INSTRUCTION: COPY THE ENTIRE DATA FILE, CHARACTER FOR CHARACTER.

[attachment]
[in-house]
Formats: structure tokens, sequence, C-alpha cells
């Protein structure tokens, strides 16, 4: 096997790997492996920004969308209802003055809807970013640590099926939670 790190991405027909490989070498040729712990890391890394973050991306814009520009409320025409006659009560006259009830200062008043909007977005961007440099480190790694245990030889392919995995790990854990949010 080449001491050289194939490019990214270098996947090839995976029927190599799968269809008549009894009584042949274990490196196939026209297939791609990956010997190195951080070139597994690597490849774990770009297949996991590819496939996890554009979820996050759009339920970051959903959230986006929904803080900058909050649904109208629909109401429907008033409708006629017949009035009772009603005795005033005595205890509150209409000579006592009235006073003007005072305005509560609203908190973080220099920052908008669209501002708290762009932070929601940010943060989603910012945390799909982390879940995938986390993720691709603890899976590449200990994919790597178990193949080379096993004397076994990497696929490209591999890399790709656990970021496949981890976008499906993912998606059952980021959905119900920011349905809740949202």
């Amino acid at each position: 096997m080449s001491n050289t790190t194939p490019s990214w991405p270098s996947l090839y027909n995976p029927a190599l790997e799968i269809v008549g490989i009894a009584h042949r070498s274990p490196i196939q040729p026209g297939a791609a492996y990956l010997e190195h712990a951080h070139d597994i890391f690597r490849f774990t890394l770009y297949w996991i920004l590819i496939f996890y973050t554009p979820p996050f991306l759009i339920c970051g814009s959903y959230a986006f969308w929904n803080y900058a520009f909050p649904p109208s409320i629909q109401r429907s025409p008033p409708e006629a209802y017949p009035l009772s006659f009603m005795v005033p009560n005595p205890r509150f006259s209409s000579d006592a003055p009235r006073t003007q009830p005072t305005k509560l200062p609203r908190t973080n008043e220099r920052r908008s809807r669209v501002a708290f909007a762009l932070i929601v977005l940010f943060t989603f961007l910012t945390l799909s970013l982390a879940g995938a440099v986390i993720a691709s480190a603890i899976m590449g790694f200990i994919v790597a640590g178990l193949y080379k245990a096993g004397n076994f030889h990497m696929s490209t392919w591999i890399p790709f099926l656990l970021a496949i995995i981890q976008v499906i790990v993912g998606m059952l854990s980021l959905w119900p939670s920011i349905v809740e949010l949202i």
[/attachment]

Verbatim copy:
[in-house]
Formats: structure tokens, sequence, C-alpha cells
């Protein structure tokens, strides 16, 4: 096997790997492996920004969308209802003055809807970013640590099926939670 790190991405027909490989070498040729712990890391890394973050991306814009520009409320025409006659009560006259009830200062008043909007977005961007440099480190790694245990030889392919995995790990854990949010 080449001491050289194939490019990214270098996947090839995976029927190599799968269809008549009894009584042949274990490196196939026209297939791609990956010997190195951080070139597994690597490849774990770009297949996991590819496939996890554009979820996050759009339920970051959903959230986006929904803080900058909050649904109208629909109401429907008033409708006629017949009035009772009603005795005033005595205890509150209409000579006592009235006073003007005072305005509560609203908190973080220099920052908008669209501002708290762009932070929601940010943060989603910012945390799909982390879940995938986390993720691709603890899976590449200990994919790597178990193949080379096993004397076994990497696929490209591999890399790709656990970021496949981890976008499906993912998606059952980021959905119900920011349905809740949202």
């Amino acid at each position: 096997m080449s001491n050289t790190t194939p490019s990214w991405p270098s996947l090839y027909n995976p029927a190599l790997e799968i269809v008549g490989i009894a009584h042949r070498s274990p490196i196939q040729p026209g297939a791609a492996y990956l010997e190195h712990a951080h070139d597994i890391f690597r490849f774990t890394l770009y297949w996991i920004l590819i496939f996890y973050t554009p979820p996050f991306l759009i339920c970051g814009s959903y959230a986006f969308w929904n803080y900058a520009f909050p649904p109208s409320i629909q109401r429907s025409p008033p409708e006629a209802y017949p009035l009772s006659f009603m005795v005033p009560n005595p205890r509150f006259s209409s000579d006592a003055p009235r006073t003007q009830p005072t305005k509560l200062p609203r908190t973080n008043e220099r920052r908008s809807r669209v501002a708290f909007a762009l932070i929601v977005l940010f943060t989603f961007l910012t945390l799909s970013l982390a879940g995938a440099v986390i993720a691709s480190a603890i899976m590449g790694f200990i994919v790597a640590g178990l193949y080379k245990a096993g004397n076994f030889h990497m696929s490209t392919w591999i890399p790709f099926l656990l970021a496949i995995i981890q976008v499906i790990v993912g998606m059952l854990s980021l959905w119900p939670s920011i349905v809740e949010l949202i």